Laws in Kenya | Travel advice from Adventure Alternative

Kenya laws

The following advice is intended to provide a brief outline of any laws in the desination country that are directly applicable to travelling there. This is not intended to be exhaustive or complete and laws do change from time to time so we strongly advise visiting the UK Foreign Office website and checking for their current advice.

In general the laws of any country will be based on the same values as at home but significant differences can be present subject to the prevailing cultural, religious and political environment in the country. These four basic factors can be your main guide to how to act in unfamiliar situations. If you are any doubt as to what to do in a given situation it is usually possible to identify the "safest" fallback option and go with it. For example, not buying something, not taking a photo of a government building etc.

This information should also be read in conjunction with our relevant pages dealing with Cultural Awareness and Visa Requirements.

Religion
Although there are no strict dress codes, you should note that the coastal areas are predominantly Muslim in tradition. You should dress conservatively away from the tourist resorts and hotels, especially in Mombasa town, to avoid offending local sensitivities. You should respect local traditions, customs, laws and religions at all times and be aware of your actions to ensure that they do not offend other cultures or religious beliefs, especially during the holy month of Ramadan or if you intend to visit religious areas.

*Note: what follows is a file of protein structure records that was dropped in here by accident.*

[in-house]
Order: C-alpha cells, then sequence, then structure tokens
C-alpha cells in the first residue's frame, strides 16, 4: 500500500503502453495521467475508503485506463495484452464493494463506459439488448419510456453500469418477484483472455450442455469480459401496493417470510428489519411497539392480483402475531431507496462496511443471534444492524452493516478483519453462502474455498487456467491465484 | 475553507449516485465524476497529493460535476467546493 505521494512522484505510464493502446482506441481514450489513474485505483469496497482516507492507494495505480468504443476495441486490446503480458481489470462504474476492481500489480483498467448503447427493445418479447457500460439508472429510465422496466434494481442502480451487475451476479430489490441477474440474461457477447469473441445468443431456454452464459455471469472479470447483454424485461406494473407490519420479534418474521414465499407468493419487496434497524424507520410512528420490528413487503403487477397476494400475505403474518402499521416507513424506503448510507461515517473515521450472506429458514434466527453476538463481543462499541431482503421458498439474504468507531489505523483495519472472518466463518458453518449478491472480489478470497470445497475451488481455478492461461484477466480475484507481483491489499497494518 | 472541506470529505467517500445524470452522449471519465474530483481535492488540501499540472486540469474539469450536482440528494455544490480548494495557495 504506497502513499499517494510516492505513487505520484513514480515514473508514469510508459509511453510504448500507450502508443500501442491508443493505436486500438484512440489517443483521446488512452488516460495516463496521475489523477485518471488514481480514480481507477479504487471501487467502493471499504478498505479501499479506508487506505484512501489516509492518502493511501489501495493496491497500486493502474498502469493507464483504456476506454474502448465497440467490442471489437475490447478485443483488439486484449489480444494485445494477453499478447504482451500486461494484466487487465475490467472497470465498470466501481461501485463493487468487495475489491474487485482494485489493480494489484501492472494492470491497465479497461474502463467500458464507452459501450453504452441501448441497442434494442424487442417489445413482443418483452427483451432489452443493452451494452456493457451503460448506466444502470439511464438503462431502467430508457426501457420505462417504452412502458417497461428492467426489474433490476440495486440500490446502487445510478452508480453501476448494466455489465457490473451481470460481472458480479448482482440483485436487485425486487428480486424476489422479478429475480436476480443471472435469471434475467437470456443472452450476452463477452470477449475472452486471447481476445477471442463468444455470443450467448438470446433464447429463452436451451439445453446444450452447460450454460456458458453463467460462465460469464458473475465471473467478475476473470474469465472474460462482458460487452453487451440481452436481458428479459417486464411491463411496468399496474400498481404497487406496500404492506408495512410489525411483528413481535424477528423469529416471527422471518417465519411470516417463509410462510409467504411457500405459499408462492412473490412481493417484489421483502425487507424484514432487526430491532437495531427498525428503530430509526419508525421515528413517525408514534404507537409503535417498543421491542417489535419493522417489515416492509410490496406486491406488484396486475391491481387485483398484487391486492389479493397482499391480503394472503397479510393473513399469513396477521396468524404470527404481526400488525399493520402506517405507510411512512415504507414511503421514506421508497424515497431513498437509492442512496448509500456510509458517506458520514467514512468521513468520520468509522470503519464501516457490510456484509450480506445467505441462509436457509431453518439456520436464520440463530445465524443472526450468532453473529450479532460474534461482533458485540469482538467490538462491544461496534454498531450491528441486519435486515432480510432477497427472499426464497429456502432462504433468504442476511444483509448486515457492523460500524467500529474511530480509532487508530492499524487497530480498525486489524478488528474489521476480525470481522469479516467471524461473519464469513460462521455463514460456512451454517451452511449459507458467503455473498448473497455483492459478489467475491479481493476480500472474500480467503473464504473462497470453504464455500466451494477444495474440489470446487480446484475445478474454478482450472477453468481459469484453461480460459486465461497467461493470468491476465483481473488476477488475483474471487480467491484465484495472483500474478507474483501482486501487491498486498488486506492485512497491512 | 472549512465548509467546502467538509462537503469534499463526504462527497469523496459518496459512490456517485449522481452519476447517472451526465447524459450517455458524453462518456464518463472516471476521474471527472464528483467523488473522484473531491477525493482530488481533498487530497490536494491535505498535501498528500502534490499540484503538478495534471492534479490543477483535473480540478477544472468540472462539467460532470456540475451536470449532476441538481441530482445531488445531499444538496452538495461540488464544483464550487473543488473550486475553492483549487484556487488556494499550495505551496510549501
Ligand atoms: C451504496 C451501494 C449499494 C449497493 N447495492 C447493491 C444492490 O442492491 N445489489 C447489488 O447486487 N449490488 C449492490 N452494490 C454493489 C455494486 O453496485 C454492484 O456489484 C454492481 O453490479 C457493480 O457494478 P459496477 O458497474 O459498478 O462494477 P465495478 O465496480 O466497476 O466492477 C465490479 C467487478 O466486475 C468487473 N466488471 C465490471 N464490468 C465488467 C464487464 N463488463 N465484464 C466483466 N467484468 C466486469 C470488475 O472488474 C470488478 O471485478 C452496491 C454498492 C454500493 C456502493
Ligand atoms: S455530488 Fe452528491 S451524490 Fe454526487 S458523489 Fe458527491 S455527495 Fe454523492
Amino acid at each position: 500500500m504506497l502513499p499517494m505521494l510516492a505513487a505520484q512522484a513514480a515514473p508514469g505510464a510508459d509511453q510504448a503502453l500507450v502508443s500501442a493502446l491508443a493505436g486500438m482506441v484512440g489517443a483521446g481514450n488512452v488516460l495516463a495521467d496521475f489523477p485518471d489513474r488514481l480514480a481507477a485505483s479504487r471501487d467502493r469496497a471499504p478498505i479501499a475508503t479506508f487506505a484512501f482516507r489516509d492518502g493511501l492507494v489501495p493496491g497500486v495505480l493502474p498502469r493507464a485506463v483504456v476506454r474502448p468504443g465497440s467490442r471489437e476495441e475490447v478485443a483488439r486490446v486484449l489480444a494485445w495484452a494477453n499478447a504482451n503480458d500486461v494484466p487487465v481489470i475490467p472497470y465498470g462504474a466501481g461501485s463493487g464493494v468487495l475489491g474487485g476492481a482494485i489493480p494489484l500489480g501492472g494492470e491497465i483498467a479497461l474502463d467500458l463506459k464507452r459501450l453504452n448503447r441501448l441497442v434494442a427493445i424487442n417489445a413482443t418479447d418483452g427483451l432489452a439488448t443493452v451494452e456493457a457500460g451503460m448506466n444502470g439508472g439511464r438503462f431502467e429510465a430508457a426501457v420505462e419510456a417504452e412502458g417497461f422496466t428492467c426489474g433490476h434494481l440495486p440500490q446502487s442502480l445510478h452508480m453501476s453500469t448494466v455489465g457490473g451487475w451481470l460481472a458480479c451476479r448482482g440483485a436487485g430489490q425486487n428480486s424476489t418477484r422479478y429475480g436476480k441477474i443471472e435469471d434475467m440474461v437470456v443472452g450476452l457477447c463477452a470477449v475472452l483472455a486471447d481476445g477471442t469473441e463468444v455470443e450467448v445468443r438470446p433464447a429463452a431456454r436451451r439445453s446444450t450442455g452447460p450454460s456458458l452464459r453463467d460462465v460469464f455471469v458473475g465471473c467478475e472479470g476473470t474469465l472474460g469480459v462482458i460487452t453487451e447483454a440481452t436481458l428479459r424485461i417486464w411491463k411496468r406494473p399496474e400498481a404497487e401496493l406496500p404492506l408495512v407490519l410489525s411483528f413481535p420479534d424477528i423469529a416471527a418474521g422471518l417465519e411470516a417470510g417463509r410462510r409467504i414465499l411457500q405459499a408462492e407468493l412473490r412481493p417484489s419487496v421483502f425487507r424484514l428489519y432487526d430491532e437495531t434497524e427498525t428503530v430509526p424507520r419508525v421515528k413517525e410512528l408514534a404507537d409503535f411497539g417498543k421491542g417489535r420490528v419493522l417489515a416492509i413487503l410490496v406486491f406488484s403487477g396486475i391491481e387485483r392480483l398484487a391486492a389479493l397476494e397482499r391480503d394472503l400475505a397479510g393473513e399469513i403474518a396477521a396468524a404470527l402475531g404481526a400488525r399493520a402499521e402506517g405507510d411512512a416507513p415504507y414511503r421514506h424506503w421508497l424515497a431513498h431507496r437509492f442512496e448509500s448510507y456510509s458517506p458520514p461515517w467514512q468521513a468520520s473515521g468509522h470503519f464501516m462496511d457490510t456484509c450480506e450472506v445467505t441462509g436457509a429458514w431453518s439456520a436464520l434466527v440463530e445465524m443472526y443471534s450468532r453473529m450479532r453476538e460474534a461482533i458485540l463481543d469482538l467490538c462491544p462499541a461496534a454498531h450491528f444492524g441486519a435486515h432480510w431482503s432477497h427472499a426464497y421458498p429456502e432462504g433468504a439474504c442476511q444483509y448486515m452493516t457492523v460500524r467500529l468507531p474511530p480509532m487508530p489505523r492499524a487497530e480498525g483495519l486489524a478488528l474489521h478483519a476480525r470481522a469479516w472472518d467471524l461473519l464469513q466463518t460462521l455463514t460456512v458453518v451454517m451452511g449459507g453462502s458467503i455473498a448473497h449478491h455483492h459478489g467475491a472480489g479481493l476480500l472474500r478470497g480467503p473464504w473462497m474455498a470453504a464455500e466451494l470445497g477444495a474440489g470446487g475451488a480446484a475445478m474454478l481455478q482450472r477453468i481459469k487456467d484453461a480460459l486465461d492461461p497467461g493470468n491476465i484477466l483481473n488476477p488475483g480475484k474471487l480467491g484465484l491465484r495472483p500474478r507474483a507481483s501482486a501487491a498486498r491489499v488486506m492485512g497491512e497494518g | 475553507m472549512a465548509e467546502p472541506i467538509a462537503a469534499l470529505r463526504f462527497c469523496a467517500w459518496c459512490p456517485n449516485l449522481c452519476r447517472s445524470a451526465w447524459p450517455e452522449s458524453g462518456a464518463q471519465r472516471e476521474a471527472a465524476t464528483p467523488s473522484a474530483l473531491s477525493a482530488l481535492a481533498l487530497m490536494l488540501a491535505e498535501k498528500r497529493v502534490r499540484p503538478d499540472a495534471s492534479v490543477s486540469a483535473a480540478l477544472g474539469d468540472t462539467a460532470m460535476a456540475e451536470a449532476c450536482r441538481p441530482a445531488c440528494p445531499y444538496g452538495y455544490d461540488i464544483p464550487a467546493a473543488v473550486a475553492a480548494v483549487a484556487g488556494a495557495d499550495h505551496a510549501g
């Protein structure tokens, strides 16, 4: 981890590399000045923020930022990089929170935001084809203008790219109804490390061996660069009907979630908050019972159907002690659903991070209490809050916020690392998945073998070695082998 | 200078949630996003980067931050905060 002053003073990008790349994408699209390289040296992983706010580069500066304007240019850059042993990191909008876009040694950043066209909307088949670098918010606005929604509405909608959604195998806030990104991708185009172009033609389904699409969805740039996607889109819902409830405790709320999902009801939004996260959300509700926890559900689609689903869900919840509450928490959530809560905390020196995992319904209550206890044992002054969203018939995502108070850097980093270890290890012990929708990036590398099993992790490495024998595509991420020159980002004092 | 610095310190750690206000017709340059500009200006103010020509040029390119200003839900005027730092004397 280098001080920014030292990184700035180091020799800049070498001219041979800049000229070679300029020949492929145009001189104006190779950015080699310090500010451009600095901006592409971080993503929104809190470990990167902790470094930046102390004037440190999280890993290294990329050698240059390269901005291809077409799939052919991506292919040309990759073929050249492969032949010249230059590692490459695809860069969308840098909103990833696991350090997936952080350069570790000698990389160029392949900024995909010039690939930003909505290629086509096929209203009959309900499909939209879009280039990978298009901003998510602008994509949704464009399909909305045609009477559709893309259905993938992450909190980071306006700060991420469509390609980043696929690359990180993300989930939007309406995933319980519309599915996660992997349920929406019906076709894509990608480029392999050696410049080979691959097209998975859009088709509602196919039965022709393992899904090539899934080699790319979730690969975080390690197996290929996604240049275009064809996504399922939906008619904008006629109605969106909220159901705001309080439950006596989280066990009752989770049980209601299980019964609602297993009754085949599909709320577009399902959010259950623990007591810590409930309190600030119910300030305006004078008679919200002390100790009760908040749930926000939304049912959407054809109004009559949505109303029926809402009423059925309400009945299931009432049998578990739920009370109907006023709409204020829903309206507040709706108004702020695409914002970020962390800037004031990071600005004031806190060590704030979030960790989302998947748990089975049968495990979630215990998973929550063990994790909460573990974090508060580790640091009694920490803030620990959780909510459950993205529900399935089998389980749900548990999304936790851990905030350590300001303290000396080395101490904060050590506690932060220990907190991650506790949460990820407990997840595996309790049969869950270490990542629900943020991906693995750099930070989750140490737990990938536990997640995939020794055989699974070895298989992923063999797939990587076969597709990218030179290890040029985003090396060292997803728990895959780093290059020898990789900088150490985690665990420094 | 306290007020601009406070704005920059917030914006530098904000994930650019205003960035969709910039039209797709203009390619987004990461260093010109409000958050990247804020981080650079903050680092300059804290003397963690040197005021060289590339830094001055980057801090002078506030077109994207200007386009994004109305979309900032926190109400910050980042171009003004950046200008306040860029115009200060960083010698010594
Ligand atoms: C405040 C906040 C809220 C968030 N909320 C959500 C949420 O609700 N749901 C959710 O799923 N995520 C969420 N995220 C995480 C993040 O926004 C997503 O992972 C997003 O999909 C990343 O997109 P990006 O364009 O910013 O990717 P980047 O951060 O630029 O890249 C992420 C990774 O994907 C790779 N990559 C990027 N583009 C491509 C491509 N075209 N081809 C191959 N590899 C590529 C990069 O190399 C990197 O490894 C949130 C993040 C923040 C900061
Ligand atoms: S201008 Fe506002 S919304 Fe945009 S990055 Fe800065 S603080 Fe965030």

Smoking
Smoking in all public places (except in designated areas) is prohibited throughout Kenya. This applies to areas such as hotel grounds, lounge areas and entrances. If you wish to smoke in your hotel room please confirm first with hotel management that it is permitted. Smoking outdoors in any public street or on the beach, is not banned under the Act, however, it is advisable to check before doing so or, if in doubt, to refrain from smoking. Offences attract fines ranging from 50,000 to three million Kenya shillings and/or imprisonment for six months to three years.

Drugs
The use and trafficking of illegal Class A drugs in Kenya carries heavy fines and jail sentences. The penalty for possession is ten years imprisonment.

Work
You must obtain a valid work permit before taking up any paid work in Kenya; the penalties for not doing so can be a fine, jail or deportation depending on the nature of the offence.

Photographs
The taking of photographs of official buildings, including Embassies, is not recommended and can lead to detention. If in any doubt about what a building is used for, do not photograph it or film around it.

Money
It is illegal to destroy Kenyan currency whatever the denomination.

Relationships
Homosexual activity is illegal in Kenya.